Bacteria living in men’s penises could be promoting sexually-transmitted infections, scientists warn

What is living in there, how harmful are they and how can you get rid of them?

The idea of foreign bodies inhabiting the penis is, to most men, an unsavoury one.

Prepare to squirm, then, because scientists investigating Chlamydia in the US have discovered that, even in healthy men, there are tiny organisms living deep within the urogenital tract (the collective term for the urethra and ureter).

According to a report from The Scientist magazine, the area was once considered by biologists and doctors to be completely sterile in the absence of infections.

But experts now believe that there are many more microorganisms in the penis – and occupying many more parts of it – than we had ever realised.

David Nelson, an associate professor of microbiology and immunology, said he and his colleagues at the University of Indiana were studying sexually-transmitted diseases when they found evidence that the pathogens were receiving metabolites – which promote growth – from another microscopic source.

“There was a signature in the chlamydial genome that suggested this organism might be interacting with other microorganisms,” he said.

“That’s what initially piqued our interest. And when we went in and started to look, we found that there were a lot more [microbes] than we would have anticipated being there.”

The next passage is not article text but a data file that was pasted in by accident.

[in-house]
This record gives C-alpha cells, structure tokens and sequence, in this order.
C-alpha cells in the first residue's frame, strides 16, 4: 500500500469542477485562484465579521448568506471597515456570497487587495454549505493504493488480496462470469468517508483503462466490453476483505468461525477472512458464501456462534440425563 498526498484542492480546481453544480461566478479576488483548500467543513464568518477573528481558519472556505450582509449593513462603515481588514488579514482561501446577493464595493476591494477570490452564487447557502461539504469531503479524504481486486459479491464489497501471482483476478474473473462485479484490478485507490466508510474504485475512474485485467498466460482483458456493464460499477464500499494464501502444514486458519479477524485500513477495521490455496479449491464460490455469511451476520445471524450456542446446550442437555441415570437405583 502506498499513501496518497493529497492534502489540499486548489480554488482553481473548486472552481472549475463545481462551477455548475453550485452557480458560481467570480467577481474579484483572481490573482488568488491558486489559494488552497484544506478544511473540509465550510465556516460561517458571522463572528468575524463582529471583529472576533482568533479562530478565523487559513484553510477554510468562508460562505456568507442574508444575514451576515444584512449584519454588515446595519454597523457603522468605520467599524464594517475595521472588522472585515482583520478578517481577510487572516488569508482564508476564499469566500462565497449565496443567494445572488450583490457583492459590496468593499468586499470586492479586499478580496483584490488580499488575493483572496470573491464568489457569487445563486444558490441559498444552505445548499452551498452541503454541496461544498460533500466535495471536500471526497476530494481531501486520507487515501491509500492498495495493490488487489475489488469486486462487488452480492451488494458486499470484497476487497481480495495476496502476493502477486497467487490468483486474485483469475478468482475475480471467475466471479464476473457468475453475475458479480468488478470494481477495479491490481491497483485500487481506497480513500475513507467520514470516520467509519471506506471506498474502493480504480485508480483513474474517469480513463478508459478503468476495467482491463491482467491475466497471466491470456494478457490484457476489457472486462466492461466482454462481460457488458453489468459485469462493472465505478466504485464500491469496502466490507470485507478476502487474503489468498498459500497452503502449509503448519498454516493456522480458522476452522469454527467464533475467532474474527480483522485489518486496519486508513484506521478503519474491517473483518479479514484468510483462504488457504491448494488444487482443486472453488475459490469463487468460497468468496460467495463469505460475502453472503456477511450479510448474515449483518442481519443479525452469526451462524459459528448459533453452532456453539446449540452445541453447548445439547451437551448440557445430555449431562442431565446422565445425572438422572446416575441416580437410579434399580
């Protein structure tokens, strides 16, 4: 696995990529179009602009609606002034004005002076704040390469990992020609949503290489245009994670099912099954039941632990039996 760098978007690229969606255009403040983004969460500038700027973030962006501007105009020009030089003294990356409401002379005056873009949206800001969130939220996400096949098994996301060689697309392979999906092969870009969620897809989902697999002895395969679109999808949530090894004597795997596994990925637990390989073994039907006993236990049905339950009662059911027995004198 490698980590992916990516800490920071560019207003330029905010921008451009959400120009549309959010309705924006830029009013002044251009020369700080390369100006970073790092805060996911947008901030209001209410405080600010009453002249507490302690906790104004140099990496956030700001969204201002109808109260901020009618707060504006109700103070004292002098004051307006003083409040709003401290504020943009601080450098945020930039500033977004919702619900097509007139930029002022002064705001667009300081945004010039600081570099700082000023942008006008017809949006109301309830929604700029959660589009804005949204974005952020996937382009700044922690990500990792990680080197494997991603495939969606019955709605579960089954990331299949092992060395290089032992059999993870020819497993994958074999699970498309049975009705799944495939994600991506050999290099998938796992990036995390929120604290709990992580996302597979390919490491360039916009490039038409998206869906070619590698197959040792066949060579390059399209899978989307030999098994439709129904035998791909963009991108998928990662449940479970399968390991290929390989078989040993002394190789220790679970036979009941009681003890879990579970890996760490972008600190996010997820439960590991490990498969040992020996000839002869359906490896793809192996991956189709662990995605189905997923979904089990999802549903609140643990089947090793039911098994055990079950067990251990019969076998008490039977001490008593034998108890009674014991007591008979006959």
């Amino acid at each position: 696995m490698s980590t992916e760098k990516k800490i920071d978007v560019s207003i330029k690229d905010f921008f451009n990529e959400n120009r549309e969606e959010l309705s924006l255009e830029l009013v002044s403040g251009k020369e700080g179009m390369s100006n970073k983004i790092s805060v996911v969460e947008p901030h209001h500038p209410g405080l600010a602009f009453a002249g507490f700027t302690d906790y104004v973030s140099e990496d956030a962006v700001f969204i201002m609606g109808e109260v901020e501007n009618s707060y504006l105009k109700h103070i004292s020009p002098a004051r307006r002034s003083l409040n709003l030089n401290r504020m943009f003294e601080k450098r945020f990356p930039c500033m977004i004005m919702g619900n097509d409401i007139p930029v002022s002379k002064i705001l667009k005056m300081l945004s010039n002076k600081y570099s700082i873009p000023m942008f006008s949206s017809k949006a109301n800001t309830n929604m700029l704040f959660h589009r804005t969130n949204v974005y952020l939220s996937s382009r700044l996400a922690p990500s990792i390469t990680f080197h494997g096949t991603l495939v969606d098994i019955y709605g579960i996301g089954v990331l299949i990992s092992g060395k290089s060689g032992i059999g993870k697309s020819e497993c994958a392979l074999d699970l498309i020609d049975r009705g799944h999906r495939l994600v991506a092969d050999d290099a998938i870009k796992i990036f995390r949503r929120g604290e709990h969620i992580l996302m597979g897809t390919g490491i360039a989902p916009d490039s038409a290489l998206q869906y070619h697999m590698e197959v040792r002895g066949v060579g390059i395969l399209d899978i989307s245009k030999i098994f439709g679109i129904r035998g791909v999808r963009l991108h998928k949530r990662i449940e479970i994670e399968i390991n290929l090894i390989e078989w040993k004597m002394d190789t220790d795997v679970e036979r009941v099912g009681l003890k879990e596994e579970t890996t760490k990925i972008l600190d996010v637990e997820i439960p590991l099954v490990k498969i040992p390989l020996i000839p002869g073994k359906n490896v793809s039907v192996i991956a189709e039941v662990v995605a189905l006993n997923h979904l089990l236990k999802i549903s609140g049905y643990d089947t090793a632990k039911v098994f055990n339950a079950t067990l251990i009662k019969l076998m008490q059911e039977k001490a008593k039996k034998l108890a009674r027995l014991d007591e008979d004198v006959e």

If you’re worried that you might be harbouring harmful bacteria, though, those concerns may be a little premature. Nelson said that different people were hosts to different blends of microbes, and that there didn’t seem to be a specific set that made for a “healthy” urogenital tract.

While some bacteria could make a man more susceptible to infections like Chlamydia, others could actually help prevent them. “We just don’t know at this point,” Nelson said.

There are currently only two factors controllable factors which are believed to impact the number of microbes found in and on the penis, The Scientist reported – circumcision and sex.

According to a 2010 study published in Plos One, men who are uncircumcised “have significantly more bacteria on their penis, and the types of bacteria are also very different”.

The same study also found similar make-ups of bacteria between sexual partners, “lending support to the idea that partners share genital microbiota”.

But in case you were thinking of doing anything drastic, the scientists advised that a great deal more research is required in the area before solid health advice could be issued.

Given the crucial role played by sex, researchers want to study men of all ages and patterns of activity – but Nelson admitted it was a challenge “getting consent of people prior to initiation of sexual activity”.

Deborah Anderson, a professor of obstetrics, gynecology, and microbiology at the Boston University School of Medicine, agreed that more work was required. “The penis is understudied,” she said. “There could be a very interesting story there, but we haven’t really done the proper research.”

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